Meredith wants me to post this as a tribute to a certain elementary school teacher of ours who probably would have worn it to class with sequined stirrup leggings. (We kid because we love.) But even she wouldn't have skinned a zebra, a tiger, and a leopard and sewn their hides together into this heinous "shirt."
These are sort of like what happens in Maine when we're right in between winter and spring. But we can't decide what to call them. Help!
I've been saving this extra special post for Easter because it makes me envision springtime, church, and virgins. Please note that Jillian and I found it hidden amongst the regular dresses in Ellsworth, not in the Satin-and-Chiffon-Oh-Please-Kill-Me-Now Bridal Gown Extravaganza currently being held in Brewer.
It looks like a little girl's First Communion dress, yes? And in that context, it's super cute. But only for an extra husky seven-year-old (written with respect; I myself am no Barbie doll), because it is in fact a women's size 20. I'm thinking it could work for a demure [adult] bride who likes herself a nice modesty vest. Gotta cover up those arms until the weddin' night! No really, I've seen actual second-graders show more skin at their actual First Communions.
Say hello to Mannequin Julia Roberts and Mannequin Ted Danson from the aforementioned Gag Me With Tuelle Wedding Show in Brewer. (What? They totally look like Jules & Ted!) They time traveled here from the early '90s, and they think that dress is fugly too.
On a separate note, I've been posting here a little under two weeks, and you guys have already given this little blog over 1,000 page views. Thank you muchly, and keep the pictures coming!
As if Auguste Rodin's Thinker sculpture hanging from a Marden's shelf wasn't enough of a wtf moment, the middle Thinker appears to really want to show us his crack. Thank Christ their junk is kinda blurry.
More of a modern art person? Andy Warhol's prints of Marilyn Monroe's lips will protect your cocktails from leaving unsightly rings on your coffee table. Okay, for real--I would totally buy these for $3. They probably sell them at the MOMA gift shop for $35.
Boomerangs in Jamaica Plain is kinda like Goodwill: secondhand stuff that's sometimes amazing, sometimes utter crap, and often laughable. And every purchase benefits the Aids Action Committee. Despite Boomerangs lofty purpose, I'm still going to make fun of it.
No, it's not from Marden's, but it might as well be. And as my good friend Zach pointed out, Boomerangs and Goodwill kind of go a level up on Marden's: not only has some misguided company manufactured this product, someone actually bought it, kept it for a little while, and then finally decided it wasn't for them. Today, we have (I'm guessing?) a fat people chip-and-dip bowl.
And a beer guzzler helmet. I'm sensing a theme here.
Have you ever wondered to yourself, "geez, I could really use some assless chaps"? Well, Marden's in Ellsworth has you covered. (Or partially covered, as the case may be.) The red heels, to complete the emsemble, were $1. We bought the heels. Obviously.
But wait! Haven't you always wanted to take your toddler on the motorcycle with you?
Leather motorcycle jacket, size 6x, for your badass kiddo.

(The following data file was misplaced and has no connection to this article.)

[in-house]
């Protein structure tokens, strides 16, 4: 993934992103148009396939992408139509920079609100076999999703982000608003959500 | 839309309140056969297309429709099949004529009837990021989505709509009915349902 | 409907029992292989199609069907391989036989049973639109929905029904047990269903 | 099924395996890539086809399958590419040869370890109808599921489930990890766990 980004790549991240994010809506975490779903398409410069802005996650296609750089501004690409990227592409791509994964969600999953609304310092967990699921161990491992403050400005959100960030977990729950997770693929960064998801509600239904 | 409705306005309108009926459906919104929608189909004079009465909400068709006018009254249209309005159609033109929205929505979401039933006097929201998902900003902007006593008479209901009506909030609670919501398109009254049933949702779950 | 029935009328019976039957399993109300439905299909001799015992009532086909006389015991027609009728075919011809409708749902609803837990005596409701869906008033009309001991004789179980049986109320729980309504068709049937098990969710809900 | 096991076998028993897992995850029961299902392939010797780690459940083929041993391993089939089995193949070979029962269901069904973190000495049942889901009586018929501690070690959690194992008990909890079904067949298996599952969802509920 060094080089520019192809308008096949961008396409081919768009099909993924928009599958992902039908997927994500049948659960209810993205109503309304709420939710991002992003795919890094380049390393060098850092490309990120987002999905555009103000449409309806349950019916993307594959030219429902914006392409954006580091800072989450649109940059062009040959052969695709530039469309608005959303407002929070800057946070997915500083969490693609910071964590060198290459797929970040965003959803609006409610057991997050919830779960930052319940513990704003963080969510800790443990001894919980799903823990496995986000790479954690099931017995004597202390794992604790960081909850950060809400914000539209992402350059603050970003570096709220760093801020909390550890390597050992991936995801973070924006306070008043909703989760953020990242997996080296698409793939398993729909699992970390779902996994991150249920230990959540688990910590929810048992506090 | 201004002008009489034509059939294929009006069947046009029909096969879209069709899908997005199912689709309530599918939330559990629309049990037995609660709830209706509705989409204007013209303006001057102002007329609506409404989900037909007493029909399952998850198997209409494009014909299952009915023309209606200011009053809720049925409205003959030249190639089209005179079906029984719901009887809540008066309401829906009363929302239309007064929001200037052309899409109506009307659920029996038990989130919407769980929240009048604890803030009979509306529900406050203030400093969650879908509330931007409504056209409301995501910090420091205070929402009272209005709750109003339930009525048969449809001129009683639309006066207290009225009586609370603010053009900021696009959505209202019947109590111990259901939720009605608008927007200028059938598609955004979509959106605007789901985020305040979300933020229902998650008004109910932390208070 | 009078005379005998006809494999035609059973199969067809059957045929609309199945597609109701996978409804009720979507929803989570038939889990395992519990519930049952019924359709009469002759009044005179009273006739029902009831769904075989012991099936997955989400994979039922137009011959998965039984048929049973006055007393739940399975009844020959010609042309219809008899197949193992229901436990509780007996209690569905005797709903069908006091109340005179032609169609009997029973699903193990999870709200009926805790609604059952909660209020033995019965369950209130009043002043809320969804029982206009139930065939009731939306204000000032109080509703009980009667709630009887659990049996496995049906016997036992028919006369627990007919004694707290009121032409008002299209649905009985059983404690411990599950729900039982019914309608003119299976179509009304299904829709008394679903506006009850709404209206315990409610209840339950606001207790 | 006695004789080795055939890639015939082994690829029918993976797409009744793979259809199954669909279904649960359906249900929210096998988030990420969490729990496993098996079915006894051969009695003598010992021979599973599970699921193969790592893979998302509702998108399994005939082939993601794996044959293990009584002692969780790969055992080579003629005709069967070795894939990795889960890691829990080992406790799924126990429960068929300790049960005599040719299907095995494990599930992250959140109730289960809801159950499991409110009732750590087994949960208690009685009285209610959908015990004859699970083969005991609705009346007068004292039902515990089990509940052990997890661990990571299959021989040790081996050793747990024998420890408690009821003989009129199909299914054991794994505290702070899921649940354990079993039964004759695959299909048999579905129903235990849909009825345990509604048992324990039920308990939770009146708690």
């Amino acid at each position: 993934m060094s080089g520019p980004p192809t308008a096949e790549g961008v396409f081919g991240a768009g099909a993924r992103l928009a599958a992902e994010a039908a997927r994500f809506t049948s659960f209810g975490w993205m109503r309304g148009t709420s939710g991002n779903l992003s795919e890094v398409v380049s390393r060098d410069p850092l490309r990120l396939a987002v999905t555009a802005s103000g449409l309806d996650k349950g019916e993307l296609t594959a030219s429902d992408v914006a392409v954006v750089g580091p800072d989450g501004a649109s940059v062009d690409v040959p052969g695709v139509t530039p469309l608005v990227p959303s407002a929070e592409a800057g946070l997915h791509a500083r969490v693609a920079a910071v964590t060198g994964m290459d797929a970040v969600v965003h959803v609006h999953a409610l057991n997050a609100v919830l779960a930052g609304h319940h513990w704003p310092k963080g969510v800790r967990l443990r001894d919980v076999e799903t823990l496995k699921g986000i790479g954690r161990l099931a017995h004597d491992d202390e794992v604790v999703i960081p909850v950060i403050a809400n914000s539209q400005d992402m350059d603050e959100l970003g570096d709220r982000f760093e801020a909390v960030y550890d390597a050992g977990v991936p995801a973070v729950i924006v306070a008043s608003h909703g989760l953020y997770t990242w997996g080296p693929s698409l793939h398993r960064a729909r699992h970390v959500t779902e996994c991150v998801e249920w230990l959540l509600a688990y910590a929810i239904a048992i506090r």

My love affair with Marden's has undergone several phases. As a kid in the '80s, it was the place I never wanted to be seen with my parents but secretly loved because I could find cool stuff there and actually convince my parents to let me get it. By the time I hit high school, I became resolved that all my friends shopped there anyway, so I might as well suck it up and admit I loved it. (This admission was aided by my brother's employee discount during his high school-long tenure in the Marden's hardware department. It didn't hurt that the discount encouraged my folks to spring for an ever-so-slightly scratched hot tub.) I furnished my UMaine dorm room with a cheap futon from Marden's and bought my first set of real, non-plastic dishes for my first real, post-college apartment. Today, it's a combination of campy fun and necessity--seriously, who could turn down a pair of shoes for $4? Not this lady.
Marden's, for those uninitiated non-Mainers, is a large warehouse of surplus and salvage items at heavily discounted prices. You can buy beds, sofas, craft supplies, department store cast-offs, slightly irregular designer jeans, kitchenware, hardwood floors, closeout books, nonperishable food items, and, well...a bunch of other stuff. And, most recently, wedding gowns. Yup. If only I were getting married so I could say, "I got my wedding gown at Marden's for fifty bucks." (Don't feel too bad; I bought a strapless ball gown instead. Why? Because it was $25!)
But also, there's the fugly. Oh, the fugly. The faux-fur vests, spangled tube tops, and nicked ceramic figurines that populate Marden's sticky shelves, their orange price tags layered over with each price cut and deeper discount in a prolonged effort to UNLOAD all that crap. Sure, some people actually buy it--my dear, departed great-grandma's collection of porcelain jewelry boxes, gold-painted Virgin Mary plant pots, and oversized muumuus was unparalleled. Every Marden's trip (I average about one a week), there's something that makes me wonder aloud, who even manufactures this shit, let alone buys it? Recently, I decided to start documenting the adventure. Hope you join me!